They don’t teach rails at uni. So straight off the bat it eliminates that large segment of people inspired by the dot-com bubble to get IT degrees to earn good bucks. Java and .NET developers are a dime a dozen. Also the barrier to entry with learning rails is a little tricky. PHP by comparison is fairly easy to get up and running. Some view this in the negative, or as arrogant elitism. I tend to think the high barrier to entry is innocuous and unintentionally weeds out those who arn’t committed to their craft.

After frequently meeting lots of rails devs, you start to see the correlation between the demands to learn this discipline, and the personalities that are attracted to it. If I had only a few words to generalise them, it would be curious, determined, intelligent, and collaborators. They also tend to be musically inclined; as in, a lot of them play instruments. These traits mean that I see the community as a fellowship of full-time learners. These traits also breed entrepreneurialism, and it’s no surprise that Twitter, Groupon, Hulu, Github and Yammer all enjoyed early success on the back of the rails ethos.

9 tenths of the things I learned in my degree have little to do with what I do now. Apart from proving to my early employers that I could stick something out long term, the real value I gained from tertiary education was the ability to stay focused and quickly learn things. I love my job but it often requires arduous crash-course tutorials and monotonous reading.

Never underestimate the importance of your ability to self motivate and learn. Even the most exciting projects contain mind numbing tasks.

Getting started

This is my first post. Ever.

Well sort of- I once installed wordpress locally on my macbook back in January 2010. I really wanted to blog, but was unsure I had anything to tell of any value. I was 23, still at uni, and my ambitions about the future were only just starting to take shape. My first post (that never saw the light of day) was about the summer road trip to Byron Bay I had just come home from. It consisted mainly of drunken anecdotes, a couple of quips about hippy stereotypes and some in-jokes for the 5 people I travelled with.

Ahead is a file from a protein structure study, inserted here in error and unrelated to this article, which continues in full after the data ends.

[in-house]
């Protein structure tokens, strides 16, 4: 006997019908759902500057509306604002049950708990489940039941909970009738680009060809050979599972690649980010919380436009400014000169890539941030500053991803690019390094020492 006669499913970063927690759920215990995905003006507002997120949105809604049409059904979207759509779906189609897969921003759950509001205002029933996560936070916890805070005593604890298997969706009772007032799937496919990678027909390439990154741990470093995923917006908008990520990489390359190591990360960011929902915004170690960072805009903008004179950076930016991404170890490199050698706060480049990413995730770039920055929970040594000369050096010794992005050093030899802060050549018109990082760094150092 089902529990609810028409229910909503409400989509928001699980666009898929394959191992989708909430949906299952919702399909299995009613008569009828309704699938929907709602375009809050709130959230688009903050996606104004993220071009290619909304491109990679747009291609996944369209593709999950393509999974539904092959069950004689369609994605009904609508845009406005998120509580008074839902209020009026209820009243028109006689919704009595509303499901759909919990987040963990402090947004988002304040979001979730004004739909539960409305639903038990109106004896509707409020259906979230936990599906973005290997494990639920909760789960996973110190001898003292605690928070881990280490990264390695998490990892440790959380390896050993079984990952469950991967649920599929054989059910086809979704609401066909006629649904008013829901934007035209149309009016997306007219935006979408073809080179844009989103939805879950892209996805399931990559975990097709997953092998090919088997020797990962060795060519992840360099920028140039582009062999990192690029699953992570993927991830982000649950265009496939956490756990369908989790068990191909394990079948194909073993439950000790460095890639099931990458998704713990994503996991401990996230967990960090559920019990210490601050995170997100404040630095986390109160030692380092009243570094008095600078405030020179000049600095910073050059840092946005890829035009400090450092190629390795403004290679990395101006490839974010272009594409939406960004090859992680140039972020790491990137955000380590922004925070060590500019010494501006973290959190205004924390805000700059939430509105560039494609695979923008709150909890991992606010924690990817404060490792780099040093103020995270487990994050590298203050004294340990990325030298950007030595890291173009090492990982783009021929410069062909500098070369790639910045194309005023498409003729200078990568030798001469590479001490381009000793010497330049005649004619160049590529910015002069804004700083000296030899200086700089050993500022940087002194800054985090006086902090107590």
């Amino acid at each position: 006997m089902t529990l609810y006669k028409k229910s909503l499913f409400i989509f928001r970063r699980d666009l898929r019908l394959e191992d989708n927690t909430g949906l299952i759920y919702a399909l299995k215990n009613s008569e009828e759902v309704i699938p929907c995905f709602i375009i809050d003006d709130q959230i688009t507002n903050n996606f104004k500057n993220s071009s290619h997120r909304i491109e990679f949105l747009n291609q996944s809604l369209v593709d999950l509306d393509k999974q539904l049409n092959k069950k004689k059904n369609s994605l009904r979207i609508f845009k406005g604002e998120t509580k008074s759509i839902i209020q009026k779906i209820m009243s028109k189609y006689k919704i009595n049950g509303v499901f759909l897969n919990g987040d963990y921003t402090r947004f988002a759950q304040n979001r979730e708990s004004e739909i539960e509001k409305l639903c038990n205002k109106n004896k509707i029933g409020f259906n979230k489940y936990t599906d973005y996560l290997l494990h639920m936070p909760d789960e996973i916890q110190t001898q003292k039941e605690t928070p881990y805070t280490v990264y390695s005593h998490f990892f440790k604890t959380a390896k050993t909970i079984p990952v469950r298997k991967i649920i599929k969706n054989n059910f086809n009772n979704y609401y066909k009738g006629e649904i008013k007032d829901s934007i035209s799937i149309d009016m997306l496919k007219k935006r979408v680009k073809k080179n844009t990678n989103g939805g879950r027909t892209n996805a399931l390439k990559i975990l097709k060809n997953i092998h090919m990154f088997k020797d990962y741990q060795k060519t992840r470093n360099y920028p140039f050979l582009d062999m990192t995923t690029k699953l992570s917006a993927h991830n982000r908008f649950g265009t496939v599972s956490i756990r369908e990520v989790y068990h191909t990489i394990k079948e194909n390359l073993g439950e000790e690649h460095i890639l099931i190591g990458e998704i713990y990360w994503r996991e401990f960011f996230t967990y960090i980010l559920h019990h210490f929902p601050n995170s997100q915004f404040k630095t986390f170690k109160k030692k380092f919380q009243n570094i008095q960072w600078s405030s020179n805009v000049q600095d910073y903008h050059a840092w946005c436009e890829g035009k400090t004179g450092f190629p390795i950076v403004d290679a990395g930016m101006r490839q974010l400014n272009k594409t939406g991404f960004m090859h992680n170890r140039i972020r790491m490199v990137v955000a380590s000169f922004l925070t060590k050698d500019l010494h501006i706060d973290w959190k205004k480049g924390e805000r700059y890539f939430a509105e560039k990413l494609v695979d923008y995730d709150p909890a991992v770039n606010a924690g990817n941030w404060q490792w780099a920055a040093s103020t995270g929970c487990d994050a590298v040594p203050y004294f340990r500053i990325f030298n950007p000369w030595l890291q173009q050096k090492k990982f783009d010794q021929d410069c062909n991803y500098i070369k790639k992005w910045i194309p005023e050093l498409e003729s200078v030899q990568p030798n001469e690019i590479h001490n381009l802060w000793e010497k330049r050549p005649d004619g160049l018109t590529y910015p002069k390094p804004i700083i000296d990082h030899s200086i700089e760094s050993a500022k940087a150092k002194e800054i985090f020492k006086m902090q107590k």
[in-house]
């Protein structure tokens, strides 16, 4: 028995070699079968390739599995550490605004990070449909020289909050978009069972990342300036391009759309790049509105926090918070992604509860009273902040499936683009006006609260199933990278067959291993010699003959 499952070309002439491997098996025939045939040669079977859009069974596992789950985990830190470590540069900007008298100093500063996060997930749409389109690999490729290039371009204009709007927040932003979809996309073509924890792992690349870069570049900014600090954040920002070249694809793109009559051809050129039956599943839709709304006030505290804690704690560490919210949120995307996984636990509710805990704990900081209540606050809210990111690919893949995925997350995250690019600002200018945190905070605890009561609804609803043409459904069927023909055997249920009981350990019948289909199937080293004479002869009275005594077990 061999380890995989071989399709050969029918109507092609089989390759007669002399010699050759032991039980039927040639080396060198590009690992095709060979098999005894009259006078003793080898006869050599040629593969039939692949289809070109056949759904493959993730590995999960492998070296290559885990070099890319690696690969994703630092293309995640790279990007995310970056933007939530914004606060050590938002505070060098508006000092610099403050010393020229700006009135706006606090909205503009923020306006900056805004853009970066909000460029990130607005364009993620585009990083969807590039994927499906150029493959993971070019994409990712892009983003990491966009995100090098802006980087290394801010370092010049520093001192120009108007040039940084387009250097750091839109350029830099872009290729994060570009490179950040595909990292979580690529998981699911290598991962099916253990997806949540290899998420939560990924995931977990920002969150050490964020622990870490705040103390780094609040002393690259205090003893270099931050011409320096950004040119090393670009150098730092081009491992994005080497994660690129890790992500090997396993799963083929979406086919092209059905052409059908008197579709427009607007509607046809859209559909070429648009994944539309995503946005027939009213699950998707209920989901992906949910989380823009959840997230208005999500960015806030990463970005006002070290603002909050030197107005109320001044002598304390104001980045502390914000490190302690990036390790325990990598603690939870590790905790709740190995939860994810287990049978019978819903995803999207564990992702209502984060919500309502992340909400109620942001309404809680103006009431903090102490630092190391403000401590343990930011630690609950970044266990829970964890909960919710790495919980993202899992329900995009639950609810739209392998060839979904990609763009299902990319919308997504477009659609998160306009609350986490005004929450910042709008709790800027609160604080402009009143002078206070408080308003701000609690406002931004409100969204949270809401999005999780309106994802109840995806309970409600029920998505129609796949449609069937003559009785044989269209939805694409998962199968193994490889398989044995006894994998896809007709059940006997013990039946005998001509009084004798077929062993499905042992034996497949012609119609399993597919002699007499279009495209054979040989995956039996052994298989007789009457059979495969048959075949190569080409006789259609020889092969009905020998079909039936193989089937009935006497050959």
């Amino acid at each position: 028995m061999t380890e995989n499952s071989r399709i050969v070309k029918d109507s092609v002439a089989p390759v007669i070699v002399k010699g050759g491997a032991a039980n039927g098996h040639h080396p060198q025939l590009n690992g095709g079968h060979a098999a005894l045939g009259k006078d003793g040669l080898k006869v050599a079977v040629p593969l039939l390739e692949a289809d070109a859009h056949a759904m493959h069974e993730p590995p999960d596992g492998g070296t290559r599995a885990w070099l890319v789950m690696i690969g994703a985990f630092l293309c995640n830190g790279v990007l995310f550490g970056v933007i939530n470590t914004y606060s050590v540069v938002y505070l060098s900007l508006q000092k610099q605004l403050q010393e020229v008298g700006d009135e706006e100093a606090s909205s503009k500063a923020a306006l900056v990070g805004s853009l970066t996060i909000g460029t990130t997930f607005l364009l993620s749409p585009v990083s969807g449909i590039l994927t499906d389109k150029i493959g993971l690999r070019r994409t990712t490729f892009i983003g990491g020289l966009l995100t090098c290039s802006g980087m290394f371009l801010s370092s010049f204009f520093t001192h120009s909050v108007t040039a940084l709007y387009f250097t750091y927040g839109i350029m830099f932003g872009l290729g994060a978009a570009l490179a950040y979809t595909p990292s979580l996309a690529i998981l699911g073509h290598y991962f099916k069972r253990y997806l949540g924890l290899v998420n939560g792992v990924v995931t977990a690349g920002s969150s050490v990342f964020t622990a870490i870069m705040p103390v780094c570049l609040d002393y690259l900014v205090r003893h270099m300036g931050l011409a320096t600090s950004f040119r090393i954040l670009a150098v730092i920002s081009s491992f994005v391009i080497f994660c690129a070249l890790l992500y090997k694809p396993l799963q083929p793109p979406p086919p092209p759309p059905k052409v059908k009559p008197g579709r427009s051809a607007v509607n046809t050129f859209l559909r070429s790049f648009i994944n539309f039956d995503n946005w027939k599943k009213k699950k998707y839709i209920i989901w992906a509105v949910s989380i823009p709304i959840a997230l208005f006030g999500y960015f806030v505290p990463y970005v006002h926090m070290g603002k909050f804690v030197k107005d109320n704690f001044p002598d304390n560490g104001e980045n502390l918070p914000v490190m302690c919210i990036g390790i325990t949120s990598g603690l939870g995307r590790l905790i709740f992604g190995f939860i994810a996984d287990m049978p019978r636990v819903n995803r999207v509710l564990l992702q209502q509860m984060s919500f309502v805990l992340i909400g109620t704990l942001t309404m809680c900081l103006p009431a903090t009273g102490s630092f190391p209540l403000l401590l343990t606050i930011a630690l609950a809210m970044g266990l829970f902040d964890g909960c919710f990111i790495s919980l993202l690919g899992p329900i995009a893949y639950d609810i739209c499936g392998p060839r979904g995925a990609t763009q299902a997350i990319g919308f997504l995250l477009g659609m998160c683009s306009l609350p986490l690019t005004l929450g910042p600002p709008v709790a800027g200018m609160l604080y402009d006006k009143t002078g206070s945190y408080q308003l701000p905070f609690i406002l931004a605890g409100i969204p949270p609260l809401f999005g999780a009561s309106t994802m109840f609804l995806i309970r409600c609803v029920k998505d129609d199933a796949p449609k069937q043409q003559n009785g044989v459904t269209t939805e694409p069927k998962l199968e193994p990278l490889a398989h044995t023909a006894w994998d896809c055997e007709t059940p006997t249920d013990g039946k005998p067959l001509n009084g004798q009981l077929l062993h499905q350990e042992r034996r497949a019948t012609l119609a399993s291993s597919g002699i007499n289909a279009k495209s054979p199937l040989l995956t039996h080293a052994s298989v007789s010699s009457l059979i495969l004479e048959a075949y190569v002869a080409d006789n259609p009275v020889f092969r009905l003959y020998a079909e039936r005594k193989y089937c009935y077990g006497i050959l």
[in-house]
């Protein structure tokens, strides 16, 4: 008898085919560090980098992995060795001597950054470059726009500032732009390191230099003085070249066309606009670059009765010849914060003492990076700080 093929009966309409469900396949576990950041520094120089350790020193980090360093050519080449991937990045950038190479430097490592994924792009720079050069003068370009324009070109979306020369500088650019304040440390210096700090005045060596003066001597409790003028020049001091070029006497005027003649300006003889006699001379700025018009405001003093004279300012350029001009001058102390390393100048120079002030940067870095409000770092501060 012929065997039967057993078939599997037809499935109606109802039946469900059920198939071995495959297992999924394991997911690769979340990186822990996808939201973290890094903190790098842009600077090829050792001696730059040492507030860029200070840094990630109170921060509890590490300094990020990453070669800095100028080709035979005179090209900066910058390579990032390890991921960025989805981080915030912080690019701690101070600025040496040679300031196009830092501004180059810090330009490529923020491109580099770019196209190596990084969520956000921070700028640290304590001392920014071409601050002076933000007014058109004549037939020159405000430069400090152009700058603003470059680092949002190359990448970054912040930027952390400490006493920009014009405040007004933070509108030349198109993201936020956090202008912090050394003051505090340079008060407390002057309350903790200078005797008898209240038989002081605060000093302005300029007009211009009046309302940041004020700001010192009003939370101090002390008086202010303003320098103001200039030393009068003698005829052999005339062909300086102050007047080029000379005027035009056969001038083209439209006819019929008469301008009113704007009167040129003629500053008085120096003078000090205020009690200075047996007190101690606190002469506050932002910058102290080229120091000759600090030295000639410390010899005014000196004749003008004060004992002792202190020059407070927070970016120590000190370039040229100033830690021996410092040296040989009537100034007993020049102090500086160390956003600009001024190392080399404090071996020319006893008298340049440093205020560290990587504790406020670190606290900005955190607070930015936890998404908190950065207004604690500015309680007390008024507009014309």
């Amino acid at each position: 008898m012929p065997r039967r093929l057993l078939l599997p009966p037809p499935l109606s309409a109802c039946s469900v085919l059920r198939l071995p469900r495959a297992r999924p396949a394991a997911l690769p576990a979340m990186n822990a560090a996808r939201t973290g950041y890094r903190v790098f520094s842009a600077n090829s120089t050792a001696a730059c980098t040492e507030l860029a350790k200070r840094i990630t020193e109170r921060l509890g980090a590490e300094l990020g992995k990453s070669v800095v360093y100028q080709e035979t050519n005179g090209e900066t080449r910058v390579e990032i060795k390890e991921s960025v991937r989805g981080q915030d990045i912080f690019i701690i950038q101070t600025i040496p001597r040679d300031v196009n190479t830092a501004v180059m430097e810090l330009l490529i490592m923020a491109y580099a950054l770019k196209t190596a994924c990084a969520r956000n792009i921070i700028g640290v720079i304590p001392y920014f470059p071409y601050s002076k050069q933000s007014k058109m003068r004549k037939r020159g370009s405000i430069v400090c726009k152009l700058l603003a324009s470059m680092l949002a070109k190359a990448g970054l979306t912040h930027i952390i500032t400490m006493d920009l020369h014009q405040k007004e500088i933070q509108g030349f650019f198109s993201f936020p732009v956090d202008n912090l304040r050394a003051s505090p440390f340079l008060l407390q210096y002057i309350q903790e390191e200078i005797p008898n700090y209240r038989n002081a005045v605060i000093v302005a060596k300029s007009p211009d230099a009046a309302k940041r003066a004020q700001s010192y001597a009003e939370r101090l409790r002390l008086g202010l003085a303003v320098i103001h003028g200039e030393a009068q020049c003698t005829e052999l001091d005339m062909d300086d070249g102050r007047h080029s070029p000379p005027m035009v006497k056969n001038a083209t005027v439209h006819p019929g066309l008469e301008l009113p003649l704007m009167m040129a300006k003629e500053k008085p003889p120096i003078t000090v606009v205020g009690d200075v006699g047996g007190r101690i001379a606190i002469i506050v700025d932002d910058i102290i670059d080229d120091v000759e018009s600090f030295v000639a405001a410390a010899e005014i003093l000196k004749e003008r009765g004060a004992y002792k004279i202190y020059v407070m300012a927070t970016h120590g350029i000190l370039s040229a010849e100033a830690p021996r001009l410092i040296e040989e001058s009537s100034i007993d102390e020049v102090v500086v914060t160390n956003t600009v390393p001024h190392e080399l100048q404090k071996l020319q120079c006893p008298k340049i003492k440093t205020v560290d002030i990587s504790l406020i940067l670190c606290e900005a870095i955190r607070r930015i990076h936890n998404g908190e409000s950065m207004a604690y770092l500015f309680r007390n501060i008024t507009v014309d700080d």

I stared at this draft post for days and tore it to shreds. It underwent almost a dozen rewrites, until I pulled the plug and deleted the blog.

It hadn’t occurred to me how inconsequential the subject matter was. It was just fodder for over analysis and negative criticism. These personality quirks were working against me, and I gave up on this outlet and pushed it to the back of my mind. In stark contrast, a month later I set up a blog for a friend, who was bashing out posts with no apprehension. To say it propelled her opportunities would be an understatement. The blog eventually scored her a dream job, a growing audience and a creative outlet to express her thoughts on one of her passions. Some people would cite this as smoking gun evidence that saying no to things can suck balls. But old habits die hard.

A lot has happened in the 2 years since suffocating that post. I finished my degree, scored a good job earning my chops as a designer, and eventually quit to start my own business. Over this period, I’ve experienced a lot of anxiety, fear, joy, excitement, stress, pride and growth.

I now feel more confident that I have something of value to write about. I also see the potential to reach out and connect with like-minded people. That’s why I’ve joined the March (pun shamelessly intended). Having to blog that frequently will ill afford me the time to continuously tweak and over-analyse things. Also, writing with the notion of worrying about it later, or “fixing it in post production”, might produce interesting results.

I’m hoping that by the end of March, I’ve got a better grasp on the forces that stop me from putting things out into the world.

At the very least I had to manage my expectations and google one thing before I started.

Breaking a habit

I hope your right midiman7; that leaves me a day to spare at the end.

If not, we’ll just fix it in post.